The acoustic signal 14 can represent a digital signature generated by a private key stored in an electronic data store 20 of the token 12. Corresponding public keys can also be stored therein for purposes to be shortly disclosed. In accordance with private key/public key principles known in the art and set forth in, e.g., the National Institute for Standards and Technology (NIST) Federal Information Processing Standards Publication 186-2, January, 2000, the signature algorithm in the token 12 (executed by a microprocessor 22 within the token 12) combines the private key with the message to be signed and with a random number “k” from a PN generator associated with the microprocessor 22 to render a digital signature which is a random pair (r,s). The identification of the corresponding public key may also be transmitted along with the digital signature.

The microprocessor 22 receives activation signals from, e.g., one or more activation elements 24 such as toggle switches, voice activation devices, or pushbuttons. It is to be understood that the microprocessor 22 can include a digital processor proper as well as necessary analog to digital and digital to analog conversion circuitry known in the art.

The microprocessor 22 accesses the data store 20, such that when multiple activation elements 24 are used, one or more can be associated with a respective key in the store 22. An electronic signature signal generated by using the particular key associated with the activation element that has been manipulated is sent to an audio speaker 26 for transformation of the electronic signal to the acoustic signal 14. The acoustic signal may or may not be audible. If desired, a microphone 28 can also be provided on the token 12 to receive acoustic signals and transform them to electronic signals, which are sent to the microprocessor 22 for processing.

The acoustic signal 14 is received by a microphone or other acoustic receiving device 30 at the verifier 16. The acoustic signal is transformed by the microphone 20 to an electronic signal and sent to a microprocessor 32, which accesses a data store 34 to retrieve from a data structure such as a list or database table the public key associated with the private key that generated the signal. Alternatively, the microprocessor 32 and data store 34 can be located centrally, away from the verifier, e.g., the microprocessor 32 and data store 34 can be located at the component 18. In any case, using the public key, the microprocessor 32 verifies the signature from the token 12 and based thereon, grants access to the user of the token 12 provided the token 12 is on an access data structure such as a list or database table in the data store 34. If desired, a speaker 36 can also be provided on the verifier 16 to send acoustic signals back to the token 12, which signals are received by the microphone 28 on the token 12.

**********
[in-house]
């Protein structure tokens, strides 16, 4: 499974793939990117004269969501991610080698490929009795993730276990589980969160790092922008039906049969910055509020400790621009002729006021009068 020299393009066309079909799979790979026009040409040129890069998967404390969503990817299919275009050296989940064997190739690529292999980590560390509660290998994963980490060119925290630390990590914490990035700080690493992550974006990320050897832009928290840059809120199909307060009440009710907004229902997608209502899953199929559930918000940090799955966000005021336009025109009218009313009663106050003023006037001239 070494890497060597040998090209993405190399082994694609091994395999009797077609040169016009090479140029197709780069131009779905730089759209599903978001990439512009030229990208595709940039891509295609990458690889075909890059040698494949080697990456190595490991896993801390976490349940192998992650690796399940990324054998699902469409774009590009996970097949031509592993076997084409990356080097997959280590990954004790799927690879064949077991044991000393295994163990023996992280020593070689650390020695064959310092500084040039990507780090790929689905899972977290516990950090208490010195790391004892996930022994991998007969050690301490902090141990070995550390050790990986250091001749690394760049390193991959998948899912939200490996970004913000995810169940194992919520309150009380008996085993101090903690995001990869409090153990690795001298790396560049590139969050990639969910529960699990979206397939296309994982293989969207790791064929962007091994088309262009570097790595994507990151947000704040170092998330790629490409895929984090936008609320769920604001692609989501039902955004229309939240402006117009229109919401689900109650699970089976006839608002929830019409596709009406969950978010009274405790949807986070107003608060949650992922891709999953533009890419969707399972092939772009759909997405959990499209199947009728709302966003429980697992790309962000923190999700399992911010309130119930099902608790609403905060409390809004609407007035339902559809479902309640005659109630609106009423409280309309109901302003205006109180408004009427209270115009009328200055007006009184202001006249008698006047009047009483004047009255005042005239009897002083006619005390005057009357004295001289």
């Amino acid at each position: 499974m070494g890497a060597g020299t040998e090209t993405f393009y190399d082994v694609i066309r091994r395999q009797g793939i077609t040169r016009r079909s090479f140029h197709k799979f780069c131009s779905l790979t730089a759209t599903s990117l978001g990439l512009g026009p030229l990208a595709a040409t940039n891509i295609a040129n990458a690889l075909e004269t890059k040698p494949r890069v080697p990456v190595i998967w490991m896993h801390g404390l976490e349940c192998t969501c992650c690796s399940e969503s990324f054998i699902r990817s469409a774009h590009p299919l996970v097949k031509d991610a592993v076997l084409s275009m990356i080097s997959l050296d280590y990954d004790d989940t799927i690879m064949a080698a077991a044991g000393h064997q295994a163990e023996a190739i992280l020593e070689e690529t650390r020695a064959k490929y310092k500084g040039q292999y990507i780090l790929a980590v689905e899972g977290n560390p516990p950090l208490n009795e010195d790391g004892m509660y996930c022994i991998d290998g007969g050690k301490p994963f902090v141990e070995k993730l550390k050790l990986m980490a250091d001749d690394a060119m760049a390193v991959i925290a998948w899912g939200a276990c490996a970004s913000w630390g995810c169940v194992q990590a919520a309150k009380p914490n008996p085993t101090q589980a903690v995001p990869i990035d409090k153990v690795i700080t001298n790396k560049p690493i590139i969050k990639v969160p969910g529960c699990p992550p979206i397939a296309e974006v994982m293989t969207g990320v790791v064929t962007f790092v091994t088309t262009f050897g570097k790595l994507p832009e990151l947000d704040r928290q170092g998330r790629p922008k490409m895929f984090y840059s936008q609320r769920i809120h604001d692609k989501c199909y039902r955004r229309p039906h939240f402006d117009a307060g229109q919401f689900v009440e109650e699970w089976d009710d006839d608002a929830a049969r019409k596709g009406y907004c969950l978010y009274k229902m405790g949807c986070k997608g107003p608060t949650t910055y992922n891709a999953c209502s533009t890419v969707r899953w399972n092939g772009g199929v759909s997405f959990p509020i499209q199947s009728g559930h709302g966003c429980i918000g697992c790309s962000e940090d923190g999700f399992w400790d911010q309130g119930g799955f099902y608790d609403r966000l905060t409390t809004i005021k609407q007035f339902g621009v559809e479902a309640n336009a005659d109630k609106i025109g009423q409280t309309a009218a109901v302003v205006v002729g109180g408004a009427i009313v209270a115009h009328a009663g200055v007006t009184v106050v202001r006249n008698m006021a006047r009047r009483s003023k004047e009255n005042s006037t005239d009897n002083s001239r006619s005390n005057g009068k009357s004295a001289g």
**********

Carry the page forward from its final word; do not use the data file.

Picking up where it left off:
FIG. 2 shows an alternate token 40 which in all essential respects is substantially identical to the token 12 shown in FIG. 1, except that it has, in addition to an activation element 42, a window 44 that displays plural key identities which are sequentially highlighted as the user scrolls through the key identities using up and down selectors 46, 48. When the desired key is highlighted, the user operates the activation element 42 to send an acoustic signal representative of a signature generated by the key.

FIG. 3 shows yet another token 50 which in all essential respects is substantially identical to the token 40 shown in FIG. 2, except that it has, in addition to an activation element 52, window 54 that displays plural key identities, and selectors 56, 58, a keypad 60 that can be used to key in alpha-numeric or numeric-only data that can be transmitted in an acoustic signal.

Now referring to FIG. 4, a method for adding at least one (and potentially plural) key identifiers to the access list of a verifier can be seen. Commencing at block 62, a user of a token issues a request to add the key associated with the token 12 to the verifier. The token used for adding the key associated with the token 12 can be the token 12 itself (i.e., the user is self-authorized to add his or her token to the verifier), but more preferably the token that is used to add the key associated with the token 12 is a separate management token (not shown) that is possessed only by authorized personnel and that otherwise can be configured substantially identically to the token 12. Or, the addition can be accomplished by appropriately manipulating an input device associated with the verifier (by inputting, for example, a management code indicating that an authorized person is adding the token key).